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Gio Urshela’s grand slam proves decisive, Yankees beat the Red Sox 5-2

The Yankees were victorious in Tanaka’s first start of the season thanks to their big bats.

MLB: Boston Red Sox at New York Yankees Brad Penner-USA TODAY Sports

Despite Masahiro Tanaka only lasting 2.2 innings while operating on a pitch limit in his first start back from a concussion, the Yankees comfortably won the series with a game to spare, as well as 10 of their last 11 against the Red Sox. Offensively, the game for the most part mirrored the series finale against the Orioles, with the majority of the runs coming early on a grand slam.

Aaron Judge wasted no time in opening the scoring when he jumped on a hanging 2-2 curve up in the zone in the first. He crushed the ball over the visitor’s bullpen and halfway up the bleachers in left for a home run in four consecutive games, the first time in his career he’s achieved this feat. The ball exited his bat at 110.8 mph and was projected to travel 455 feet.

An inning later, Gio Urshela said anything you can do, I can do (four times) better. Luke Voit lined a first pitch cutter to left for a leadoff single. Mike Tauchman followed that up with a single of his own, shooting an 0-2 curveball through the left side hole vacated by the shift to put two on and no one out. Gary Sanchez came through with his first hit of the season, staying inside a low curveball and grounding it through the hole on the right side to load bases. Up stepped Gio Urshela.

Urshela lined a first pitch middle-middle changeup to straightaway center field, with the ball actually bouncing on top of the wall before landing among the Monument Park plaques for a Yankees grand slam. It doesn’t matter how much the ball clears the fence, it’s still four more runs on the board for the Bombers. The ball had a 102.2 mph exit velocity and traveled 412 feet.

The Yankees bats fell mostly silent for the rest of the game, with the only other serious chance at a rally coming in the bottom of the fourth. Urshela walked and then inexplicably stole second without a pitch being thrown. Brett Gardner and Judge also walked to load the bases, but Gleyber Torres flew out to center to end the threat. Mike Tauchman had a nice game offensively with three hits and two stolen bases. Gary Sanchez looked much improved at the plate, adding a walk to his single and in general spitting on pitches out of the zone.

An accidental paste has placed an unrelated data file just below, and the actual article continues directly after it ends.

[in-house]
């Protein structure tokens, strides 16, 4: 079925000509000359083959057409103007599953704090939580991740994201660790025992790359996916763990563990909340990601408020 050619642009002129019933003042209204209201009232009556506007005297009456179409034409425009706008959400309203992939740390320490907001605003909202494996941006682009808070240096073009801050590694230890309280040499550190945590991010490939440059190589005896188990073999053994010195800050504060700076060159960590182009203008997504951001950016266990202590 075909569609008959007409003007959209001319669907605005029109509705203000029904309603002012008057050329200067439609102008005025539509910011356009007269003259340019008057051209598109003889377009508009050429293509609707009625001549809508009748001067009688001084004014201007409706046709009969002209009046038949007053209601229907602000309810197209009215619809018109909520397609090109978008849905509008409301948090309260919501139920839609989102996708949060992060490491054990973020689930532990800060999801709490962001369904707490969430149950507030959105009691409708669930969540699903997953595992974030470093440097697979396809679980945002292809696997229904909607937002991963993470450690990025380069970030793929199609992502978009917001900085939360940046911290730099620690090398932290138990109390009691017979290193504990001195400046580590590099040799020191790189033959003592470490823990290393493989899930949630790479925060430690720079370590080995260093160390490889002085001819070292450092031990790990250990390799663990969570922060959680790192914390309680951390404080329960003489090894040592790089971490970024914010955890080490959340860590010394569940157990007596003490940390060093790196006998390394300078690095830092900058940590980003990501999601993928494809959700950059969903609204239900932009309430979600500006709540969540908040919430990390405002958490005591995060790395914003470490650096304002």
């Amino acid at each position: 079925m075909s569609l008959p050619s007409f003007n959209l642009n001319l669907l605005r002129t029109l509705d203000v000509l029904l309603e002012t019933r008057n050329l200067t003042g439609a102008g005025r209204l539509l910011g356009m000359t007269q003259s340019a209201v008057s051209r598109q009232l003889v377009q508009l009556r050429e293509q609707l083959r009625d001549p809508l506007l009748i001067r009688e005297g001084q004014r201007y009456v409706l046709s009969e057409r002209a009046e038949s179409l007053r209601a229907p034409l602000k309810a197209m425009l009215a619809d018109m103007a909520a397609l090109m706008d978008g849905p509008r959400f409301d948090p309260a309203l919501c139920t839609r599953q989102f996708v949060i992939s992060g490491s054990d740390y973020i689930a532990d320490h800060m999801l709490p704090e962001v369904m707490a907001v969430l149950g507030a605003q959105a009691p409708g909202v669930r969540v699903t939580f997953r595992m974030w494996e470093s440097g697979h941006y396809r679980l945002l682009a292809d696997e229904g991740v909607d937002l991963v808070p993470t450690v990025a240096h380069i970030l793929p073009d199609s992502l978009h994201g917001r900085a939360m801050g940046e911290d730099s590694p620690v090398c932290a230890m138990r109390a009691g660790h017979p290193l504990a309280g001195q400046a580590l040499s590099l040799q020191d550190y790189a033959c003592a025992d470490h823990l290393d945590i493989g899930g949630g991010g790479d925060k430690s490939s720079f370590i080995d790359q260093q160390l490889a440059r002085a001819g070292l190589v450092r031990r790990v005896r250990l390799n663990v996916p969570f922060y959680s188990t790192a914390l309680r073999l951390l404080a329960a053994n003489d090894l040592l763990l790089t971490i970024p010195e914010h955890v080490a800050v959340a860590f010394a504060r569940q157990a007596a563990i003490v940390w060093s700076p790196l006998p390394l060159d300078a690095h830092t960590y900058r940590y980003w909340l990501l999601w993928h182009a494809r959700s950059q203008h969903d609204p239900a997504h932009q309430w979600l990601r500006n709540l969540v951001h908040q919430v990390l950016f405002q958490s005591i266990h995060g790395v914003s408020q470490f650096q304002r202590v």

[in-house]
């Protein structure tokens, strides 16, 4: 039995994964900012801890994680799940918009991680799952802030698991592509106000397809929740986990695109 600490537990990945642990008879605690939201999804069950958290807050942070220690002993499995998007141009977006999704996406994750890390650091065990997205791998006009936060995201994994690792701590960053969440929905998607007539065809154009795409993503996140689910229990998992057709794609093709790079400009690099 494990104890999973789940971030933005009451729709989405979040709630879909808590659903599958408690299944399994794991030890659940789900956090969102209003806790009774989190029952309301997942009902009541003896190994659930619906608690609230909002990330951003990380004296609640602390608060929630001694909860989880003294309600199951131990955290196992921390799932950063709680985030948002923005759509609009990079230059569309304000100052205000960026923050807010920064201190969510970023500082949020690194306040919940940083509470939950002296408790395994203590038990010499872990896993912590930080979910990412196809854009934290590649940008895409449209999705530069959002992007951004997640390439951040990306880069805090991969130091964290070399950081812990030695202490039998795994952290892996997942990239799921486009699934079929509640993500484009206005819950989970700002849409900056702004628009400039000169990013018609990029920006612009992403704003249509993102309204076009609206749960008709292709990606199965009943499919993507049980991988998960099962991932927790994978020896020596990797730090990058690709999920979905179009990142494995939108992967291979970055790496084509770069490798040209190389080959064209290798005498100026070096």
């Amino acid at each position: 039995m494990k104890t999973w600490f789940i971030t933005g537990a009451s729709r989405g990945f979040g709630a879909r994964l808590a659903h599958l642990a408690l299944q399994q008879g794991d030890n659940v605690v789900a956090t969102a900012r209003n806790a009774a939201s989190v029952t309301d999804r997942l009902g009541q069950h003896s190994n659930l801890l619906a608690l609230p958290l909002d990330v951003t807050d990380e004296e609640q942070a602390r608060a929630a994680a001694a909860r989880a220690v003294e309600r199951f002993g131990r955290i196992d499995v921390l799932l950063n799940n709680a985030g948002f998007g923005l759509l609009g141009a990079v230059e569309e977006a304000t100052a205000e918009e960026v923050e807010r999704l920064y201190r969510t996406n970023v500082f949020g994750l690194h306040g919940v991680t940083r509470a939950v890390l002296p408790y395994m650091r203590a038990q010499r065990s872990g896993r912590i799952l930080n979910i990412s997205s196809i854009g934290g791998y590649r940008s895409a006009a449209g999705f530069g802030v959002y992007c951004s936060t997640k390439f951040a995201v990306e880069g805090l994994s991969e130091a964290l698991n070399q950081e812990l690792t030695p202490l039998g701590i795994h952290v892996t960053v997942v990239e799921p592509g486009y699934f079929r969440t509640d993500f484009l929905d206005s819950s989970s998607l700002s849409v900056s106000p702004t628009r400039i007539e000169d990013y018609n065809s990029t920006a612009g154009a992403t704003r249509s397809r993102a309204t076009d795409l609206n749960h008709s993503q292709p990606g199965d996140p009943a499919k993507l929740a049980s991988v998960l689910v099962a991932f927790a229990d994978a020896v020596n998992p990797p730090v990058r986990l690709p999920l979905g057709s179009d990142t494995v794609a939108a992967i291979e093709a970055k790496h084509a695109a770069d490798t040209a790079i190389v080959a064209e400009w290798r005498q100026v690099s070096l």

The much-anticipated return of Masahiro Tanaka did not disappoint, at least through his first two innings. Sporting a new windup that had him lift his hands over his head before rocking to his gather point, Tanaka also showed a different pitch mix than what we are used to seeing. Tanaka used his fastball around 60% of the time, or about double his rate last year, and was routinely hitting 94 on the gun.

He ran into trouble in the third, giving up an RBI double to Xander Bogaerts after Andrew Benintendi walked and Kevin Pillar singled. Tanaka might have been spared one of the two runs scoring on the play, but a bobble by Torres on the relay allowed Pillar, who had stopped at third, to come home. Tanaka exited the game having thrown 51 pitches and was most likely on a pitch limit after throwing 35-40 in his last sim game before this start. His final line for the night: 2.2 innings pitched, four hits, two runs (one earned), one walk, three strikeouts.

The real story of the night on the pitching side for the Yankees was the job done by their bullpen. In the wake of the news of Tommy Kahnle requiring Tommy John surgery, the second tier of the Yankees bullpen put together a stellar performance that started with Luis Avilan. The veteran lefty replaced Tanaka and provided 1.1 innings of hitless relief.

Avilan was followed by Nick Nelson, who made his major league debut. The young righty gave the Yankees a lot to be excited about as he mowed through the still-dangerous Red Sox lineup with his impressive four-pitch mix. He pitched three innings without yielding a hit while striking out four including this one to kick off his big league career:

David Hale wrapped things up for the Yankees with two innings of relief. He made things interesting in the ninth and raised the question of whether Aaron Boone should have gone to Zack Britton, though Boone said after the game his plan was to give Britton rest tonight after warming him up without using him several times in recent games. With two outs, the Red Sox put men on the corners and brought the tying run to the plate in Benintendi. Hale, however, was unfazed and struck out the lefty to secure the win.

The Yankees look to sweep the series tomorrow night in the Bronx. First pitch is scheduled for 7:08 pm EST.